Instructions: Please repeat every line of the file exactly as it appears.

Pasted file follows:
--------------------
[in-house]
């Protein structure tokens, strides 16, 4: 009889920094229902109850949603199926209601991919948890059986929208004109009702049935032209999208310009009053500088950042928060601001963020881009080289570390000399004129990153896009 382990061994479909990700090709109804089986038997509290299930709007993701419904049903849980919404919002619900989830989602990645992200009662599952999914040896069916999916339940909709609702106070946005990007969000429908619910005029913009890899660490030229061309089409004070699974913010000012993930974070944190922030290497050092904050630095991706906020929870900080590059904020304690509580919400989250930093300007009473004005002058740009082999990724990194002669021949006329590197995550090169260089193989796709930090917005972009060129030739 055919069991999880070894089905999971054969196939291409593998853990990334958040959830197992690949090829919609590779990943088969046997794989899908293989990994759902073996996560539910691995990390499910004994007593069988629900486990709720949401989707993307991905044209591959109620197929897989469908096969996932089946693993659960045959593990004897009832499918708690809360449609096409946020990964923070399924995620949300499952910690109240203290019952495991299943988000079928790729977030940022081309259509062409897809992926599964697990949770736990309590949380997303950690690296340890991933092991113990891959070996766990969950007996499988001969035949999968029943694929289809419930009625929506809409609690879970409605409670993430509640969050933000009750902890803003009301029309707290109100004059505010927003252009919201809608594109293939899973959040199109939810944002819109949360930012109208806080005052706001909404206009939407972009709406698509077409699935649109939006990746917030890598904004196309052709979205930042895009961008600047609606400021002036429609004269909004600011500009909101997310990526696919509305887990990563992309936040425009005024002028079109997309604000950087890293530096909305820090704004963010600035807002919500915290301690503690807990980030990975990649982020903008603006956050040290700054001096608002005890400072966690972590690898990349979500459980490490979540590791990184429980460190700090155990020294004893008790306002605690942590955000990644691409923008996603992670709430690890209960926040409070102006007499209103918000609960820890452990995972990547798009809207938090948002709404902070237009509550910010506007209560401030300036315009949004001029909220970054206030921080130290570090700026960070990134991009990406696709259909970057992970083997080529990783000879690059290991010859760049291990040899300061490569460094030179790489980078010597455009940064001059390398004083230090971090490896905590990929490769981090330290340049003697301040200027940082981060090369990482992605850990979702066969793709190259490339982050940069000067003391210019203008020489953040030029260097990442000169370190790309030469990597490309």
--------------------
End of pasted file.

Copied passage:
[in-house]
């Protein structure tokens, strides 16, 4: 009889920094229902109850949603199926209601991919948890059986929208004109009702049935032209999208310009009053500088950042928060601001963020881009080289570390000399004129990153896009 382990061994479909990700090709109804089986038997509290299930709007993701419904049903849980919404919002619900989830989602990645992200009662599952999914040896069916999916339940909709609702106070946005990007969000429908619910005029913009890899660490030229061309089409004070699974913010000012993930974070944190922030290497050092904050630095991706906020929870900080590059904020304690509580919400989250930093300007009473004005002058740009082999990724990194002669021949006329590197995550090169260089193989796709930090917005972009060129030739 055919069991999880070894089905999971054969196939291409593998853990990334958040959830197992690949090829919609590779990943088969046997794989899908293989990994759902073996996560539910691995990390499910004994007593069988629900486990709720949401989707993307991905044209591959109620197929897989469908096969996932089946693993659960045959593990004897009832499918708690809360449609096409946020990964923070399924995620949300499952910690109240203290019952495991299943988000079928790729977030940022081309259509062409897809992926599964697990949770736990309590949380997303950690690296340890991933092991113990891959070996766990969950007996499988001969035949999968029943694929289809419930009625929506809409609690879970409605409670993430509640969050933000009750902890803003009301029309707290109100004059505010927003252009919201809608594109293939899973959040199109939810944002819109949360930012109208806080005052706001909404206009939407972009709406698509077409699935649109939006990746917030890598904004196309052709979205930042895009961008600047609606400021002036429609004269909004600011500009909101997310990526696919509305887990990563992309936040425009005024002028079109997309604000950087890293530096909305820090704004963010600035807002919500915290301690503690807990980030990975990649982020903008603006956050040290700054001096608002005890400072966690972590690898990349979500459980490490979540590791990184429980460190700090155990020294004893008790306002605690942590955000990644691409923008996603992670709430690890209960926040409070102006007499209103918000609960820890452990995972990547798009809207938090948002709404902070237009509550910010506007209560401030300036315009949004001029909220970054206030921080130290570090700026960070990134991009990406696709259909970057992970083997080529990783000879690059290991010859760049291990040899300061490569460094030179790489980078010597455009940064001059390398004083230090971090490896905590990929490769981090330290340049003697301040200027940082981060090369990482992605850990979702066969793709190259490339982050940069000067003391210019203008020489953040030029260097990442000169370190790309030469990597490309």